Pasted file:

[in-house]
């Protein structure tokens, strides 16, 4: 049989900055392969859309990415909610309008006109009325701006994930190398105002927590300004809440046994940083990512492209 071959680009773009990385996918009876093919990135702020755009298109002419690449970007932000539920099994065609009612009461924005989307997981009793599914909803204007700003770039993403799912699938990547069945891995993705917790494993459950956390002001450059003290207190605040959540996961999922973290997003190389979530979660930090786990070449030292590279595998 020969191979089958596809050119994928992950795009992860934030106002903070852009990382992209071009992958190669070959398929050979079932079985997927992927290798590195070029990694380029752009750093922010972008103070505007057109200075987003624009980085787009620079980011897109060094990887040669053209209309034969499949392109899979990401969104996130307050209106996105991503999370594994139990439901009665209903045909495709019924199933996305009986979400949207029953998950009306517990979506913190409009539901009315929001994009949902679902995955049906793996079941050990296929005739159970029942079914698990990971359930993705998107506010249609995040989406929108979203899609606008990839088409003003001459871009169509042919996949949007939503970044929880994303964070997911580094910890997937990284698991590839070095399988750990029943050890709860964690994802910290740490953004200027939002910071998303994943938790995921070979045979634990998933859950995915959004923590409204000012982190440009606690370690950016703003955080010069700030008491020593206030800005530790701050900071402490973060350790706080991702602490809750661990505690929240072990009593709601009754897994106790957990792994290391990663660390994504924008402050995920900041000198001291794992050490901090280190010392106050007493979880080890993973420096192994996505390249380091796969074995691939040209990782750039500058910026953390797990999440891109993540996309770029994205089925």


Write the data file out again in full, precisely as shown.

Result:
[in-house]
């Protein structure tokens, strides 16, 4: 049989900055392969859309990415909610309008006109009325701006994930190398105002927590300004809440046994940083990512492209 071959680009773009990385996918009876093919990135702020755009298109002419690449970007932000539920099994065609009612009461924005989307997981009793599914909803204007700003770039993403799912699938990547069945891995993705917790494993459950956390002001450059003290207190605040959540996961999922973290997003190389979530979660930090786990070449030292590279595998 020969191979089958596809050119994928992950795009992860934030106002903070852009990382992209071009992958190669070959398929050979079932079985997927992927290798590195070029990694380029752009750093922010972008103070505007057109200075987003624009980085787009620079980011897109060094990887040669053209209309034969499949392109899979990401969104996130307050209106996105991503999370594994139990439901009665209903045909495709019924199933996305009986979400949207029953998950009306517990979506913190409009539901009315929001994009949902679902995955049906793996079941050990296929005739159970029942079914698990990971359930993705998107506010249609995040989406929108979203899609606008990839088409003003001459871009169509042919996949949007939503970044929880994303964070997911580094910890997937990284698991590839070095399988750990029943050890709860964690994802910290740490953004200027939002910071998303994943938790995921070979045979634990998933859950995915959004923590409204000012982190440009606690370690950016703003955080010069700030008491020593206030800005530790701050900071402490973060350790706080991702602490809750661990505690929240072990009593709601009754897994106790957990792994290391990663660390994504924008402050995920900041000198001291794992050490901090280190010392106050007493979880080890993973420096192994996505390249380091796969074995691939040209990782750039500058910026953390797990999440891109993540996309770029994205089925």